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Nunes v. Massachusetts Department of Correction

United States Court of Appeals, First Circuit

September 12, 2014

RICHARD NUNES; CARL COE; JOHN DOE; PETER POE; RICHARD ROE, on behalf of themselves and others similarly situated, Plaintiffs, Appellants,

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Joel H. Thompson, with whom Tatum A. Pritchard and Prisoners' Legal Services were on brief, for appellants.

Tory A. Weigand, with whom James A. Bello and Morrison Mahoney LLP were on brief, for appellee Thomas Groblewski.

Nancy Ankers White, Special Assistant Attorney General, and Sheryl F. Grant on brief for appellees Massachusetts Department of Corrections and Mark Waitkevich.

Before Kayatta, Baldock,[*] and Selya, Circuit Judges.


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KAYATTA, Circuit Judge.

Massachusetts prisons provide inmates with semi-monthly or monthly supplies of some medications, which the prisoners then store in their cells and take on their own. Other medications are dispensed in single doses to prisoners, to be ingested at the dispensing window. Five prisoners with HIV challenge the decision of prison officials to dispense HIV medication only in single doses at the dispensing window. The plaintiffs claim violations of the Eighth and Fourteenth Amendments to the United States Constitution, the Americans with Disabilities Act, and the Rehabilitation Act. We affirm the district court's grant of summary judgment against the plaintiffs on each of their claims.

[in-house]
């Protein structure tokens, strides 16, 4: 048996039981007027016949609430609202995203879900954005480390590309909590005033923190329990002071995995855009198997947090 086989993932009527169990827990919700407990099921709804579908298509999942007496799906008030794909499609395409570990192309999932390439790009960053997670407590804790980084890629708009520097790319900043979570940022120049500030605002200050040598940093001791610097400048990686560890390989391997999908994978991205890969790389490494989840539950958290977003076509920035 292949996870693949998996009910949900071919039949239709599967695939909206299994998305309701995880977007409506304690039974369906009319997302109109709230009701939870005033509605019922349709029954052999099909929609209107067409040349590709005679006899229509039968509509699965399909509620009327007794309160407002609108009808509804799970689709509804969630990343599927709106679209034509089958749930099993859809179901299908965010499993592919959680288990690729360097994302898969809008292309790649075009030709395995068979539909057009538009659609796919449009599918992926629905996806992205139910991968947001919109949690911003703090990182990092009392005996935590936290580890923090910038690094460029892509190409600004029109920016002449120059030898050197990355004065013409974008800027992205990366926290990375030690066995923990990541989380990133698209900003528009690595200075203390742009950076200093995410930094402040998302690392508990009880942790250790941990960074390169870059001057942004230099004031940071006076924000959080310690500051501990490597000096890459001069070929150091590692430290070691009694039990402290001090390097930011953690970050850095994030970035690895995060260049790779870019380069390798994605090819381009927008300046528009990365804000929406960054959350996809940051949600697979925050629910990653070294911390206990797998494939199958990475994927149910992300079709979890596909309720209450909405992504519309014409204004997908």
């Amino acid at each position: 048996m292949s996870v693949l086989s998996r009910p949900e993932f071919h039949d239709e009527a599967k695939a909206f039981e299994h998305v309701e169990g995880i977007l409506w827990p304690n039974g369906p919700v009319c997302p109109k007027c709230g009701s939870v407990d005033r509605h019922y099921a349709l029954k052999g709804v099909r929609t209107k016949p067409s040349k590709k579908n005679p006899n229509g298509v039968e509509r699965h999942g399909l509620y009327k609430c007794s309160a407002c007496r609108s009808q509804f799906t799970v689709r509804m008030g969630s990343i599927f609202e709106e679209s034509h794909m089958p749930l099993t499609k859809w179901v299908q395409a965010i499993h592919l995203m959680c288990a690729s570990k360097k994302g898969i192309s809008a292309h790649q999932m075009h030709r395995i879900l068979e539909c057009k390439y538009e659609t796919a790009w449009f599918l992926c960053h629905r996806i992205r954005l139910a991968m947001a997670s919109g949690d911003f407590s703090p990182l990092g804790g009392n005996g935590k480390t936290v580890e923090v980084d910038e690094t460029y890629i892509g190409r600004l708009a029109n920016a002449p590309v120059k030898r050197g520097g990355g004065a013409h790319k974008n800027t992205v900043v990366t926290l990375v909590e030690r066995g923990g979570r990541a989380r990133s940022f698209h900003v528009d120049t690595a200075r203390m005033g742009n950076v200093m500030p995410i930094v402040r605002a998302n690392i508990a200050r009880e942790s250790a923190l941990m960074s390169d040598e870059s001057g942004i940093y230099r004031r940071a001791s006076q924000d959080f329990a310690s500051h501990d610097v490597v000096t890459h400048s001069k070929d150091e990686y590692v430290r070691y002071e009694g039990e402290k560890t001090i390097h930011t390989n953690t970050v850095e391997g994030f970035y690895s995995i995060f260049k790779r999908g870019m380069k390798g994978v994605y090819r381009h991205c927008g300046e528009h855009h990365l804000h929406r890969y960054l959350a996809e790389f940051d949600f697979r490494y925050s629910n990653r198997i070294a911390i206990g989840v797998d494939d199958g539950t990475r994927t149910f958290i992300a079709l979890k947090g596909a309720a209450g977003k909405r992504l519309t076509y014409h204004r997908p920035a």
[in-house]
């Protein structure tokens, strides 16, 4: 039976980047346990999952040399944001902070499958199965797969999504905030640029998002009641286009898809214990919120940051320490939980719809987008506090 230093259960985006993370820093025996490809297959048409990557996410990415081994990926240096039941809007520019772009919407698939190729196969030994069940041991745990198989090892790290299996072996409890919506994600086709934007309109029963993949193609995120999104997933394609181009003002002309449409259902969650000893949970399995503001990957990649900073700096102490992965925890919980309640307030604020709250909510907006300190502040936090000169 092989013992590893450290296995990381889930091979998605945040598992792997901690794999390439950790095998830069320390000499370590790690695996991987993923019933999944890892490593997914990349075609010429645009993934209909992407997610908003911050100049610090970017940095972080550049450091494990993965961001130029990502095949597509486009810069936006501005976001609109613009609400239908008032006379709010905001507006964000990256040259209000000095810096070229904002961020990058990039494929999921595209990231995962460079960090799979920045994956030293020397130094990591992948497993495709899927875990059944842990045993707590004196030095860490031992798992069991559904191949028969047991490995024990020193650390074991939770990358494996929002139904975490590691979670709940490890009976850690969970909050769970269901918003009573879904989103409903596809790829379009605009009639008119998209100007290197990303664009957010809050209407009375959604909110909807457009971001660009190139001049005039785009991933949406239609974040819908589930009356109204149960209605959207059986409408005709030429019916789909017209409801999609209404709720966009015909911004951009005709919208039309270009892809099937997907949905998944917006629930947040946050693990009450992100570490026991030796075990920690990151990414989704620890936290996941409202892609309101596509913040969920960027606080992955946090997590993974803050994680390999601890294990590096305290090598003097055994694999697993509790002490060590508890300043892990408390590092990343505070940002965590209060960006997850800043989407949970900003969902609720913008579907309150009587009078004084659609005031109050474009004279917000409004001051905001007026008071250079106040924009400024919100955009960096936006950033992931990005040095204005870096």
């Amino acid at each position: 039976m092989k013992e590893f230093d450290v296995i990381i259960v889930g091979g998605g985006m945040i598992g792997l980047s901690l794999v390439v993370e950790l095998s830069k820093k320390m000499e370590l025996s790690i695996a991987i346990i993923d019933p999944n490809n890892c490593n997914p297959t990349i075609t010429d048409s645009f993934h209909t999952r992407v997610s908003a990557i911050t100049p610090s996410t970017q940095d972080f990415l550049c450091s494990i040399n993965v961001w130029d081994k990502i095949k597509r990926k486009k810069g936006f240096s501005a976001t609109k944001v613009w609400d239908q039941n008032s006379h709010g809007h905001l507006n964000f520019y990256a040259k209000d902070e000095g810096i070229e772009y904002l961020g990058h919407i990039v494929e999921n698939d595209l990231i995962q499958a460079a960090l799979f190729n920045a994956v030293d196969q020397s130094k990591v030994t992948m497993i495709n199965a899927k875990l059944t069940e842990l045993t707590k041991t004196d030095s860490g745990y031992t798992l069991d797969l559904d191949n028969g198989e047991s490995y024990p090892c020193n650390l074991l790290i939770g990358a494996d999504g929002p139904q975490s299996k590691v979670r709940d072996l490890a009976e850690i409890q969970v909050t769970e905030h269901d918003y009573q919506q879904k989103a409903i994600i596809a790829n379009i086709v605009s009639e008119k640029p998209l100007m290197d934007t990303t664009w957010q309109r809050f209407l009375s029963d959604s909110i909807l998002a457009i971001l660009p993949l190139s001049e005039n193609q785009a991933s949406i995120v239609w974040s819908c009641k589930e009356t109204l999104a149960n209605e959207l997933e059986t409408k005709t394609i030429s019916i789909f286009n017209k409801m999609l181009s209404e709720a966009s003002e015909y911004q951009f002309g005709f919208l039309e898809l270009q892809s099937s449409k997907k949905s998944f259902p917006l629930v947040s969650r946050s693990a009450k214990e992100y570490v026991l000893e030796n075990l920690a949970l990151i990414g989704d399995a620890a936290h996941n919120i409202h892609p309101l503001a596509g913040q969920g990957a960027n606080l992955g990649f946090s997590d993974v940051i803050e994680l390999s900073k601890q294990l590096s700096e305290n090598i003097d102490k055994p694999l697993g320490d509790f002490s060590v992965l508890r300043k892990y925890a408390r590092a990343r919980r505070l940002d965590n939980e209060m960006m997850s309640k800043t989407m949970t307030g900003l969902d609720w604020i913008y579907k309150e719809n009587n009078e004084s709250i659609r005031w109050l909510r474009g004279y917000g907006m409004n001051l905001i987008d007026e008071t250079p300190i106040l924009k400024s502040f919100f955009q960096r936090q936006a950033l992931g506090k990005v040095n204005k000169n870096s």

I. Background

Because the district court granted summary judgment, we " describe the facts giving rise to this lawsuit in a light as favorable to [the plaintiffs] as the record will reasonably allow." Travers v. Flight Servs. & Sys., Inc., 737 F.3d 144, 145 (1st Cir. 2013).

The plaintiffs in this case are inmates in the Massachusetts state prison system who suffer from HIV. They sue, among others, the Massachusetts Department of Corrections, which administers the state's prisons. Because it makes no difference to our analysis, we refer to the department as if it were the sole defendant and the sole entity responsible for the state's acts at issue here.

This case arose when the department changed the manner by which inmates receive medication for HIV. Prior to the change, many inmates could receive their

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HIV medication through the " Keep on Person" program, which we will refer to as the " KOP program." When receiving medication through the program, inmates pick up packages of medicine once or twice a month, then store the medicine in their cells and take it on their own initiative. [App. at 66.] In contrast, HIV medication is now available only through the " daily med line," where inmates report for each dose to a dispensing window, then ingest the medication at the window while prison staff observe. [App. at 65.] Both the daily med line and the KOP program are common ways for inmates to receive medications in Massachusetts prisons, depending on what medication they are receiving and whether they satisfy various eligibility requirements.